Pig Destroyer Craft One of the Year's Stand-out Metal Albums with 'Head Cage'

Publicity photo via Bandcamp

Pig Destroyer are strange and brutal on their most contemporary work to date, Head Cage.

Head Cage
Pig Destroyer


7 September 2018

Listening to Pig Destroyer is like watching a wild animal caught in a trap. Violent thrashing and growling aside, the two seem to share anxiety about the closeness of death. This passionate fatalism has defined the grindcore legends' sound from their early days as a band in Alexandria, Virginia. Now, having been a band for 20 years and growing to a five-piece, Pig Destroyer looks to go in a new direction. Exploring beyond the genre boundaries that they helped define in the midst of the tumultuous social storm of modern America, they have crafted one of this year's standout metal works with their new album Head Cage.

It goes without saying that the sound of this album is ferocious. The ability of Pig Destroyer to consistently introduce and shed riffs and drum patterns induces the effect of a sonic whiplash so violent that it feels like the band is trying to tear the listener's head clean off. Complete with a listening disclaimer and howling electronics, "Tunnel Under the Tracks" generates a screeching tension before bursting into the discordant chords of "Dark Train" and the caustic tongue of J.R. Hayes takes aim.

Known for his perverse and affecting expression, Hayes' lyrics on Head Cage are a portrait of a degenerate American wasteland. From stories of the macabre on "House of Snakes", the railing criticisms of police brutality on "Army of Cops", and twisted semi-poetic distortions of "Concrete Beast" this record is further proof of Hayes' lyrical ability. And although his scathing political calls are a welcome change for the band, it's his gruesome imagery like that of "Terminal Itch" (A tingling of the face / Became an itch that none could take / Now the girls decompose / With their pretty skulls exposed) that linger after a track ends.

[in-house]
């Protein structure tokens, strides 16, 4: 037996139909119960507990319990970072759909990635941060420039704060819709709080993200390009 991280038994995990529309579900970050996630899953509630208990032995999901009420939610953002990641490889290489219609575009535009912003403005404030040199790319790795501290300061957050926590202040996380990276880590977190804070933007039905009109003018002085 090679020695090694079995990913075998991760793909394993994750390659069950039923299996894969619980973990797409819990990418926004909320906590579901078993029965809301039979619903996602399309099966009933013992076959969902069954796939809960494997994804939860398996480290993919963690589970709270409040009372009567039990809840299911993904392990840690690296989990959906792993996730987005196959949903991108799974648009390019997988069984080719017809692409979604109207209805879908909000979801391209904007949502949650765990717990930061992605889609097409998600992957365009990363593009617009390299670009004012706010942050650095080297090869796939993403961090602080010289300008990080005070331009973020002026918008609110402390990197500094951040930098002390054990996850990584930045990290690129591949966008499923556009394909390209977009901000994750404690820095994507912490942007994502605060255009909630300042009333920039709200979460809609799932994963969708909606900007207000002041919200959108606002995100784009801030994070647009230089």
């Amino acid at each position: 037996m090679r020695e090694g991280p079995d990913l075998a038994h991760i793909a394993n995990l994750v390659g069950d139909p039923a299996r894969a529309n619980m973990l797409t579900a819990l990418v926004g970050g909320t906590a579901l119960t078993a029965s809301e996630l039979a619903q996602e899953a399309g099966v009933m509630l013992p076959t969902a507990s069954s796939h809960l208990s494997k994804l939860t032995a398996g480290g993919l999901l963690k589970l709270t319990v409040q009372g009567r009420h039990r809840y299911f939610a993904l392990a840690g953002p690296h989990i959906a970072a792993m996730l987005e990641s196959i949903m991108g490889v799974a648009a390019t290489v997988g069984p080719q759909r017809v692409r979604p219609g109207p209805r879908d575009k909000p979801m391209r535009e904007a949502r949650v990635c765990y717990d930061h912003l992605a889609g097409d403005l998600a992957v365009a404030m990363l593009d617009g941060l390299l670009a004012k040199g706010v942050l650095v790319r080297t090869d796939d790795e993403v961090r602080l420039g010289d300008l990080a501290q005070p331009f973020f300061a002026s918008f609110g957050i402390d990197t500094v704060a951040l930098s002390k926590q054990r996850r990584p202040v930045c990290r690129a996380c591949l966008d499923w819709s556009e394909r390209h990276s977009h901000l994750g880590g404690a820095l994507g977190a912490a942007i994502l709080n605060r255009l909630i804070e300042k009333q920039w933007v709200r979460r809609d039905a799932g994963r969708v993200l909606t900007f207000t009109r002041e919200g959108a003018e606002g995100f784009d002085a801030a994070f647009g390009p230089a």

As a group, Pig Destroyer have managed to further evolve their hard-to-pin-down sound without sounding out of context with the rest of their discography. Guitarist Scott Hull reports actively trying to avoid 4/4 time signatures and blast beats as much as they could in the recording process to keep themselves at least an arm's length from their comfort zone. The added elements contribute an extra layer of madness like the weird, crackling electronics and ominous samples of laughter and screaming on tracks like "Circle River" and "Army of Cops". Perhaps most encouraging is the fact that the band can still deliver a battering breakdown like that of "The Torture Fields" while dabbling into genre territories of sludge and post-metal with their most experimental song to date, "House of Snakes".

What's daring about Head Cage is that Pig Destroyer have chosen to travel in a new direction situated within a genre that contains fans who are notoriously averse to change. Their socially transgressive lyrics and musically daring effort may lose the group some listeners. But reinvention after reinvention they have proven themselves to be a metal group who perhaps even enjoys tormenting their fans and who assuredly are afraid of no one. It is more within their style to illicit fear anyway.





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